As I drove along I began to relax and enjoy the feeling that I was right where I was supposed to be. I came down to Orange Blossom Road and suddenly everything opened up. I looked down and saw a river outlet. It looked like you could walk down there.
It looked like I could actually go down there and have what I'd yearned for all along - peaceful solitude in nature.
But I wasn't sure if this was private property. As I pulled up I saw some people walking up with fishing poles. It was then that I saw the sign and trail going down. The fact that I arrived just as they were leaving felt like serendipitous timing. I was being shown the way.
Thank you. Everything is working out for me.
I went down and felt the most glorious sense of trust and support. I felt like this was all a metaphor for life. When I let go of what wasn't meant for me I can get to the thing that is so much better. After all, you never know what's just around the corner, or in my case, just down a beautiful back road lined with blooming cheery trees.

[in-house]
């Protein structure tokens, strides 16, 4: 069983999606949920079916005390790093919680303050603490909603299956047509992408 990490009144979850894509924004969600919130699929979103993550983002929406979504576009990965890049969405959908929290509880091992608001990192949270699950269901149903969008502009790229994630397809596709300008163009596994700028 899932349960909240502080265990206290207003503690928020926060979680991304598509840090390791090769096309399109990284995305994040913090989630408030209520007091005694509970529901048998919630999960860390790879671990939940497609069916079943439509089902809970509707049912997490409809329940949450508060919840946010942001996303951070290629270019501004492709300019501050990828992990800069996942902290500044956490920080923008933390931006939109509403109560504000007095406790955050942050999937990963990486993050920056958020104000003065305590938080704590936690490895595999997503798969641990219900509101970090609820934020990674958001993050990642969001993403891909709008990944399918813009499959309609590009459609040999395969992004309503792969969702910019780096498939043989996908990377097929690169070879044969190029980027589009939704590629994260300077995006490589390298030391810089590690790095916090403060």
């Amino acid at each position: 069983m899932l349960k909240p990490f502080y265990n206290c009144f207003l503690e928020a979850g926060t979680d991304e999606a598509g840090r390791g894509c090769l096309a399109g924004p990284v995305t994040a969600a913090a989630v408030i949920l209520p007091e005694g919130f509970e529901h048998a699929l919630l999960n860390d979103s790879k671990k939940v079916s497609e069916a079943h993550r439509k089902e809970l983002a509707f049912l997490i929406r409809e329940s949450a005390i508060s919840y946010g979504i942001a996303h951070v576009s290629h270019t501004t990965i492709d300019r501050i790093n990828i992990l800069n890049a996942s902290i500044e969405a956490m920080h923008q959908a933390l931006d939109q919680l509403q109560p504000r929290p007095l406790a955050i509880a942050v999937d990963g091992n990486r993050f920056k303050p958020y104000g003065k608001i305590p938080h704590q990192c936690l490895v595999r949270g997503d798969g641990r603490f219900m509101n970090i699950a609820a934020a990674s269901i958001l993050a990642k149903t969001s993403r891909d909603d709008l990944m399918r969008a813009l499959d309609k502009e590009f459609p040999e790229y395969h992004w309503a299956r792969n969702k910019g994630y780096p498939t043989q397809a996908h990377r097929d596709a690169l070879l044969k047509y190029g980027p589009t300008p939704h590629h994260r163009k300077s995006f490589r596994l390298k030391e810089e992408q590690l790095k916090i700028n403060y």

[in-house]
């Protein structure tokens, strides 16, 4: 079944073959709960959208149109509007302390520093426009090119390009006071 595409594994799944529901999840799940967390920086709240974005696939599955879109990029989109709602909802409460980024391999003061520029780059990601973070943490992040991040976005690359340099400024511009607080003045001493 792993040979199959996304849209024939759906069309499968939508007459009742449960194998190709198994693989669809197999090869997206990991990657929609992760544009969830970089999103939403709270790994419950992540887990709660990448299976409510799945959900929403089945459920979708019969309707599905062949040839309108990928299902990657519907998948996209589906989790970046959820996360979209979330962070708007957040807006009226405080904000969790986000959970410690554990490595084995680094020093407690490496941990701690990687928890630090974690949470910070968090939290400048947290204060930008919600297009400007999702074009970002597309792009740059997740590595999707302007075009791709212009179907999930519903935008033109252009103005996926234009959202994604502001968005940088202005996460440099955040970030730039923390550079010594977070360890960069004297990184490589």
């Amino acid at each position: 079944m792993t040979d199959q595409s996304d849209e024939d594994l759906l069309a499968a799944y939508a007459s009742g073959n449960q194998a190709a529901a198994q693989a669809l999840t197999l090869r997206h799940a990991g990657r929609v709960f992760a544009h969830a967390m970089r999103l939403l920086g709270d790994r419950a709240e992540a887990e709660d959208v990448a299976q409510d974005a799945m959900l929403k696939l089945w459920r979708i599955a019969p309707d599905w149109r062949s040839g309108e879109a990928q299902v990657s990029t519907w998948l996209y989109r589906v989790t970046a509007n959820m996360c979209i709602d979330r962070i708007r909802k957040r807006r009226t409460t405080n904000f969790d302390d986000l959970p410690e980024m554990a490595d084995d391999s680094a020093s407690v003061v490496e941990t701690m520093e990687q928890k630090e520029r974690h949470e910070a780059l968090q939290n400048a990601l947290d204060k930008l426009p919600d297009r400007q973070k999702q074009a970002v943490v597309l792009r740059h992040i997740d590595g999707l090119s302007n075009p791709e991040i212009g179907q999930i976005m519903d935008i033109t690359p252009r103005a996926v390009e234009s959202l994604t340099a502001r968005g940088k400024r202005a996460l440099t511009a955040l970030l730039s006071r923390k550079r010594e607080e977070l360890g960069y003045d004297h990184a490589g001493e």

As I sat by the water, listening to the birds sing, the wind in the reeds and the distant hum of cars I felt immense gratitude. For myself, for letting go and trusting. For God, for showing me a better way. And for Earth, for this beautiful, restorative moment.
I'm still working at this, and still catching myself in moments of "Look what they did!" But I'm reminding myself now to let go and to know that another Orange Blossom Road is always just around the corner. However, I can't see it if all I'm looking at is the guy that stole my parking spot.
The other week I had put something out that I expected to workout and come back to me on a certain day.
Leading up to that day, I had visualized it all working out. I energized my desire with positive intentions, good feelings and an inner alignment with YES, this will succeed!